First, you need to know who Bryan Garner is. He’s arguably the world’s greatest living lexicographer of the English language. I’m not sure the “arguably” hedge is needed. Most folks who write for a living have a copy of Garner’s Modern American Usage close at hand. He also wrote Garner’s Dictionary of Legal Usage, and he runs LawProse, a company that, among other things, teaches lawyers how to write more clearly. D Magazine profiled him in 2007, if you want to learn more (and you should).
Next, you need to know that Garner has a grammar problem — as in, he can’t stop buying them. He started collecting them as a teenager and now owns more than 1,900 (and 4,000 dictionaries!).
Third, you need to know that Garner belongs to the Grolier Club, which is a 136-year-old institution in New York that is basically a book museum. As it says on the website, the club “was one of the first organizations in America to treat books and prints as objects worthy of display, on a par with painting and sculpture.” The club mounts four exhibitions per year in its main gallery. It also lets members show off their collections.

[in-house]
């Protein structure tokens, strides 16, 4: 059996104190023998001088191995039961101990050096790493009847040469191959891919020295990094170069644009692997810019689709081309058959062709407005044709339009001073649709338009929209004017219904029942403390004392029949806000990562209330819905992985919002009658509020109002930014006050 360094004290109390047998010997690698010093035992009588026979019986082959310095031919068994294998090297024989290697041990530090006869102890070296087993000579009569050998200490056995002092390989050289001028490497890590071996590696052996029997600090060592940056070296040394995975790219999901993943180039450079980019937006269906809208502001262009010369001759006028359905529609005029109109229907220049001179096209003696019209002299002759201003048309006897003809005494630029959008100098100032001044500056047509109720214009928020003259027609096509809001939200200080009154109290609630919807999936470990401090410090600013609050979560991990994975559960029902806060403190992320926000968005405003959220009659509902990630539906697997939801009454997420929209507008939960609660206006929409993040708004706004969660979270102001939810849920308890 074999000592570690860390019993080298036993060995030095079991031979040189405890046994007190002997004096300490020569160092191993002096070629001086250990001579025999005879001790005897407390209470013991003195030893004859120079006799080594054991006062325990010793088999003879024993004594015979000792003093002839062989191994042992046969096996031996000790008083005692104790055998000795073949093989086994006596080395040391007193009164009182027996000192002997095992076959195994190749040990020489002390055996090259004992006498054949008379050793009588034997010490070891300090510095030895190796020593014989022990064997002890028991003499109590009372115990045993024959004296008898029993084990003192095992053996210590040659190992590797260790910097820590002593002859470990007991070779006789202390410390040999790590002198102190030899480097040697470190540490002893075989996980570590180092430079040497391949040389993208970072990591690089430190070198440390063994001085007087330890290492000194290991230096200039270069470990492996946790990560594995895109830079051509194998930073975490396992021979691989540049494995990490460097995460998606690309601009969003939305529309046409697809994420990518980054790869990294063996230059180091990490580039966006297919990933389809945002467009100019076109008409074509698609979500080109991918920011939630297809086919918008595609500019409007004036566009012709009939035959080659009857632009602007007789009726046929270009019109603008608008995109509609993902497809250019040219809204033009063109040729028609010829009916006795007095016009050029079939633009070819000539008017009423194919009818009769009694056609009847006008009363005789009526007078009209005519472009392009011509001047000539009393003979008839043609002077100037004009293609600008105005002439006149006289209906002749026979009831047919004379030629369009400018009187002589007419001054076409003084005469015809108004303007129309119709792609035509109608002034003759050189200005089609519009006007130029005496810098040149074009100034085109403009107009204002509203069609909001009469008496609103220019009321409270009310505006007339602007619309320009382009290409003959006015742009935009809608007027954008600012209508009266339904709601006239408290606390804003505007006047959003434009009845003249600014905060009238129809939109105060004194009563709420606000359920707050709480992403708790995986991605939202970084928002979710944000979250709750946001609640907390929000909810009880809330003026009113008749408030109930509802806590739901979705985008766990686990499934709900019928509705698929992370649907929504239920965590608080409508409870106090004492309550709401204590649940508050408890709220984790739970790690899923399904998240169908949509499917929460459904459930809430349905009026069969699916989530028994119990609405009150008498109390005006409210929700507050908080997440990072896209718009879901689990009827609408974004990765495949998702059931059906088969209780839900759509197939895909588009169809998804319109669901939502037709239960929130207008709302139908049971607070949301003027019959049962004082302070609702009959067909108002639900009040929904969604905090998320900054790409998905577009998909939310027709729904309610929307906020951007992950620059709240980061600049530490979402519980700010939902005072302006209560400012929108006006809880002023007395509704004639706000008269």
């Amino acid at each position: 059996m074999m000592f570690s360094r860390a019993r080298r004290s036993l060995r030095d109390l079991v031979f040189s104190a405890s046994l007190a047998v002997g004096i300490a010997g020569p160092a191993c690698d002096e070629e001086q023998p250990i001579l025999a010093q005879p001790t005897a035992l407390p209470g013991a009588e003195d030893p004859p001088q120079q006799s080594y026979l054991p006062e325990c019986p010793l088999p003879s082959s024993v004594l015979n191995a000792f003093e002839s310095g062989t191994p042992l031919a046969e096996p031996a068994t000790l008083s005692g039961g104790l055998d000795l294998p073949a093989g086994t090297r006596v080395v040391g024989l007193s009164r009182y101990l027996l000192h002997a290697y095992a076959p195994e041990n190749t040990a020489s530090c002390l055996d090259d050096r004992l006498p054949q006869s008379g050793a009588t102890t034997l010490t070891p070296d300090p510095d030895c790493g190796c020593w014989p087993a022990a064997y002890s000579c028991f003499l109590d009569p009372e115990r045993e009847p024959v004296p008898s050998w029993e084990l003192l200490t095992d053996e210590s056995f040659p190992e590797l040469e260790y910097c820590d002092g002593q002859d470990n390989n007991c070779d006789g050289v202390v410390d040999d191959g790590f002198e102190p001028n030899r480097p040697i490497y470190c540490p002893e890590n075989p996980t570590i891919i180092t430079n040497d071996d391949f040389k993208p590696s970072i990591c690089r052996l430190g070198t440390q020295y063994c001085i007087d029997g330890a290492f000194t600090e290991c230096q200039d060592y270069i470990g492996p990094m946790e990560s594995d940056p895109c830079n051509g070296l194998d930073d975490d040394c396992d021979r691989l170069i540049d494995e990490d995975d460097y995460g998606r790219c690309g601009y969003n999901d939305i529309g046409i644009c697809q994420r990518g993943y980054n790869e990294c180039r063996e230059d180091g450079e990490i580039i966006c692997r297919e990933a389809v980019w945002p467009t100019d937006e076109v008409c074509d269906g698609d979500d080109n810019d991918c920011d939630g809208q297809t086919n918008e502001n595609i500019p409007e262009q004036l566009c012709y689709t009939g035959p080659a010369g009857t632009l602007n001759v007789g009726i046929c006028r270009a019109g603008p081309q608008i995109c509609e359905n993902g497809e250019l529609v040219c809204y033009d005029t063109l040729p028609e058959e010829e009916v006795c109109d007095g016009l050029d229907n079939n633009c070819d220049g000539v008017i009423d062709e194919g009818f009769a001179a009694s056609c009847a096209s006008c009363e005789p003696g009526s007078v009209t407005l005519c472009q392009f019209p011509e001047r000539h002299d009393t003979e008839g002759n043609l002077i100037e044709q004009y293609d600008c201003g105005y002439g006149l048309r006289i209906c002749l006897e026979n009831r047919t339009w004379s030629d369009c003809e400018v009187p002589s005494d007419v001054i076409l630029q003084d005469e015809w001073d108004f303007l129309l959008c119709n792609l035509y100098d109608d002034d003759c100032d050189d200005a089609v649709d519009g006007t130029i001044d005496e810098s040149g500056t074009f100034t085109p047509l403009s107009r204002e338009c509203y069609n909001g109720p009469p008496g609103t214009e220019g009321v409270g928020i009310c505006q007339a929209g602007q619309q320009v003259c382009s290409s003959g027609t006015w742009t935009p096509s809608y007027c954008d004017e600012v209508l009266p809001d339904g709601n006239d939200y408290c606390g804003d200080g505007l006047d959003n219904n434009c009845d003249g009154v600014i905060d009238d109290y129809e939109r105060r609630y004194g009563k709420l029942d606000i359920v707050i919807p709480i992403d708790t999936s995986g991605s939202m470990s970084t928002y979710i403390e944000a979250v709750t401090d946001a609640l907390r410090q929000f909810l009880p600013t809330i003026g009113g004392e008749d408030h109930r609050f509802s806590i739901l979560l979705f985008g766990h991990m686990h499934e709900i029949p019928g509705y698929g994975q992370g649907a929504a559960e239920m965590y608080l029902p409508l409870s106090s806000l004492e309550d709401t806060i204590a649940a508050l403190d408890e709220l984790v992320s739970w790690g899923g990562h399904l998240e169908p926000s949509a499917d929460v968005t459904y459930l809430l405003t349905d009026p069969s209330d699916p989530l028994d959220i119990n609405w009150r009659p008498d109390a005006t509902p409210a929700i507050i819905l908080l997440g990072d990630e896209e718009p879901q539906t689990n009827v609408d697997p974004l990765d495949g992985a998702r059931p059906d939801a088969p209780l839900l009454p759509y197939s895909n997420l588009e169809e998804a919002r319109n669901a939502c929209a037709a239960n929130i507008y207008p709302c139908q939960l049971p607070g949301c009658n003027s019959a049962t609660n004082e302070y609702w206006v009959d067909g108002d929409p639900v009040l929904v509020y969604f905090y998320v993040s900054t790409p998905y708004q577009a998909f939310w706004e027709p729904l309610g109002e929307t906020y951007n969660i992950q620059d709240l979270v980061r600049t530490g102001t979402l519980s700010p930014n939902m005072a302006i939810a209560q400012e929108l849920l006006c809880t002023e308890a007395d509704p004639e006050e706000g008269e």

And now it will make sense to you: the dorkiest, wordiest Valentine’s Day gift you could possibly give is Taming the Tongue in the Heyday of English Grammar (1711–1851), which is the catalog that accompanies an exhibition of Bryan Garner’s grammars at the Grolier Club. See how it all came together there?
The exhibition runs from March 4 through May 15. If you don’t live in New York, the pandemic will probably prevent your attendance. Alas. But the 301-page catalog, which can be had for $45, is a fun read, if you’re into that sort of thing (and I am). It contains a preface by Garner; seven essays written by folks such as John Simpson, the former chief editor of the Oxford English Dictionary; and images of the 100 grammars that will be on display at the Grolier Club, along with comments on each one written by Garner. A sample, from his comment on James Harris’ Hermes: Or, A Philosophical Inquiry Concerning Universal Grammar (second edition, 1765):
Known for his nickname “Hermes Harris” — for the work here exhibited — he is generally well liked. Few contemporaries share Samuel Johnson’s peremptory dismissal of Harris as “a prig and a bad prig.” Yet modern readers might find him guilty of the charge. Harris’s self-praise is undisguised: “He [Harris refers to himself in the third person — a habit called illeism] hopes it may be allowed, that he has done a service to mankind. Should this service be a reason for his Work to survive, he has confest already, it would be no unpleasant event.”
Good stuff, right? That Harris dude was a trip.
Anyway, better hurry on the book, if you’re interested. The Grolier Club has limited the print run to 950 copies. Mine bears the handwritten No. 275.